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January 23, 2008

PAUL THOMAS ANDERSON | "There Will Be Blood"

The 37-year-old writer-director earns his first director nomination for his epic tale of greed and ambition. Anderson also received a nomination for his adapted screenplay -- based on Upton Sinclair's novel "Oil!" -- and as a producer in the best film category. Anderson previously netted Academy Award nominations for his original screenplays for 1997's "Boogie Nights" and 1999's "Magnolia." Anderson, who is nominated for Directors Guild of America and Writers Guild of America awards for the film, is also nominated for three BAFTAs.

JOEL AND ETHAN COEN | "No Country for Old Men"

Joel, 53, and Ethan, 50, are the first sibling directing team to receive an Oscar nomination in the director category. Joel Coen was previously nominated in this category for 1996's Fargo," with both brothers winning the Oscar for their screenplay. The Coens are also nominated for adapted screenplay, for editing under their pseudonym "Roderick Jaynes," and as producers of the best film contender. Nominated for DGA and WGA awards, the Coens won a Golden Globe for their screenplay.

TONY GILROY | "Michael Clayton"

The veteran screenwriter, 51, of the "Bourne" thrillers receives an Academy Award nomination for director for his debut in the chair. Gilroy also received an Oscar nomination for his original screenplay. Gilroy is nominated for DGA and WGA awards, as well as a BAFTA for his screenplay.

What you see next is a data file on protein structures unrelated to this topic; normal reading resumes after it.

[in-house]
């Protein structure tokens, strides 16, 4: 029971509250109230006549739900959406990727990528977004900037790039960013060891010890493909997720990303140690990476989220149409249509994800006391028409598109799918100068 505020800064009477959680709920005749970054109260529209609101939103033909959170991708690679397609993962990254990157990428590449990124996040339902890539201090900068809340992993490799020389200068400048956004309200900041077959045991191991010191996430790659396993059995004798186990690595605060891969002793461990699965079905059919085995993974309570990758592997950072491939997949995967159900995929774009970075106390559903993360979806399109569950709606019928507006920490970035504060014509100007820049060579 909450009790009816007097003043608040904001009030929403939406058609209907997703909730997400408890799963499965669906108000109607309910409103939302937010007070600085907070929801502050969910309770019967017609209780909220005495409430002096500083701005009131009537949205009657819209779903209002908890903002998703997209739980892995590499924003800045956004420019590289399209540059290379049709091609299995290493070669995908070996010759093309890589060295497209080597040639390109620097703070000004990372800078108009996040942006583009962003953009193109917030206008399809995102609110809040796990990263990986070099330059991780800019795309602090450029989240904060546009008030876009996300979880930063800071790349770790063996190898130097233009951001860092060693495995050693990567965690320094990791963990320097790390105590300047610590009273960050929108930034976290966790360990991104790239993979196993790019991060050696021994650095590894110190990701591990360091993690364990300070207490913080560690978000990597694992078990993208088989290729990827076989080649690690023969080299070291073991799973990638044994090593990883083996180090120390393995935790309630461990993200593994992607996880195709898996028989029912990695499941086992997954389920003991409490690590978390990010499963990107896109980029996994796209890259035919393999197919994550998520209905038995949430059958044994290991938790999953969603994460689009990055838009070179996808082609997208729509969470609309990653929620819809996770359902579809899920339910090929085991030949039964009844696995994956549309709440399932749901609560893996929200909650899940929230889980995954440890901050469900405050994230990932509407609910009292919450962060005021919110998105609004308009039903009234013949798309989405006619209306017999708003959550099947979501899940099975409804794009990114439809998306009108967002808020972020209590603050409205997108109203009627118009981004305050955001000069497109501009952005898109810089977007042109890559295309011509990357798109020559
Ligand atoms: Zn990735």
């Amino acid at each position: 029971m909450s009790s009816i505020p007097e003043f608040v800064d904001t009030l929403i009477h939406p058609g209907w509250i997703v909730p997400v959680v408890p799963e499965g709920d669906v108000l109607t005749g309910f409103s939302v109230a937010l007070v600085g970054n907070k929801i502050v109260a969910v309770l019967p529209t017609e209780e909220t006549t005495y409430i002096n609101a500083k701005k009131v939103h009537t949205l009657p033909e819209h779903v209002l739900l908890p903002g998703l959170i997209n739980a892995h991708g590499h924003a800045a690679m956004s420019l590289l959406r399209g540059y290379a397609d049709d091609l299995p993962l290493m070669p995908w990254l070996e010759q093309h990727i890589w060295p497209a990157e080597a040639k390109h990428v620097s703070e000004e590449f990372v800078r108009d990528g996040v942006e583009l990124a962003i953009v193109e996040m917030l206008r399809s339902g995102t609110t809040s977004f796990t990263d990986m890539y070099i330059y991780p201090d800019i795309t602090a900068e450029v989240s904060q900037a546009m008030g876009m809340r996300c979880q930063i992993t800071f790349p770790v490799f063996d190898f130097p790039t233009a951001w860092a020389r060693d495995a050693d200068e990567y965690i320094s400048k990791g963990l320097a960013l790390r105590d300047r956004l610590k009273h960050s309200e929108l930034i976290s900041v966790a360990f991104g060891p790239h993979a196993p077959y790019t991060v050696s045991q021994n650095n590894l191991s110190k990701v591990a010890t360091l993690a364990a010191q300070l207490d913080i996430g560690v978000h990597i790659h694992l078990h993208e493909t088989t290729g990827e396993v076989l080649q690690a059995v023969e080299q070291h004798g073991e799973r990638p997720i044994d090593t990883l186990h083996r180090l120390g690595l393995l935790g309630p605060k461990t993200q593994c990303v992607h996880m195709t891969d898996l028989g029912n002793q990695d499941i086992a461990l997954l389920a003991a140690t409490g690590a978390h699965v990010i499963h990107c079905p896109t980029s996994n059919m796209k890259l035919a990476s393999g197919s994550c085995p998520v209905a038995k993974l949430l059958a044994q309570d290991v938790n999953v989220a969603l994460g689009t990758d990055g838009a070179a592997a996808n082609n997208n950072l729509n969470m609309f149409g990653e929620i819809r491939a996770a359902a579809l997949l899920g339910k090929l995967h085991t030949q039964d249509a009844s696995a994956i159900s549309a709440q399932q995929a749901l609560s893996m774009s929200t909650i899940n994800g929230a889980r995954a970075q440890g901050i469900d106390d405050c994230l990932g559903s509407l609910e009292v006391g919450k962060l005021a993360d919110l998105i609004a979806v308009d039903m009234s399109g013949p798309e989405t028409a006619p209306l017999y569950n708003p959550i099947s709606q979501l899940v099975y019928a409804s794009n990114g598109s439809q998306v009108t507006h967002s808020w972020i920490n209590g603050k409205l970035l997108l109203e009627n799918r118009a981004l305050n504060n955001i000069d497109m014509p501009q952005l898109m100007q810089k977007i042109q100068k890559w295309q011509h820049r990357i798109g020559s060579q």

The 30-year-old receives his first director nomination for this tart but touching comedy about a pregnant teenager. Reitman, a graduate of USC's School of Cinematic Arts, started making short films a decade ago. He received warm reviews and a Writers Guild of America nomination for his first feature film, the 2006 satire "Thank You for Smoking." Reitman is also nominated for a Spirit Award for best director for "Juno."

JULIAN SCHNABEL | "The Diving Bell and the Butterfly"

The self-proclaimed "lion of the New York art world" who made a name for himself in the 1980s as a neo-expressionistic artist/painter earns his first Academy Award nomination for his direction of the poignant story of Jean-Dominique Bauby, a former editor of French Elle who suffers a devastating stroke. Schnabel, 56, won the Golden Globe and the Cannes Film Festival award for best director for the French-language film. He's also nominated for the DGA and Spirit awards.

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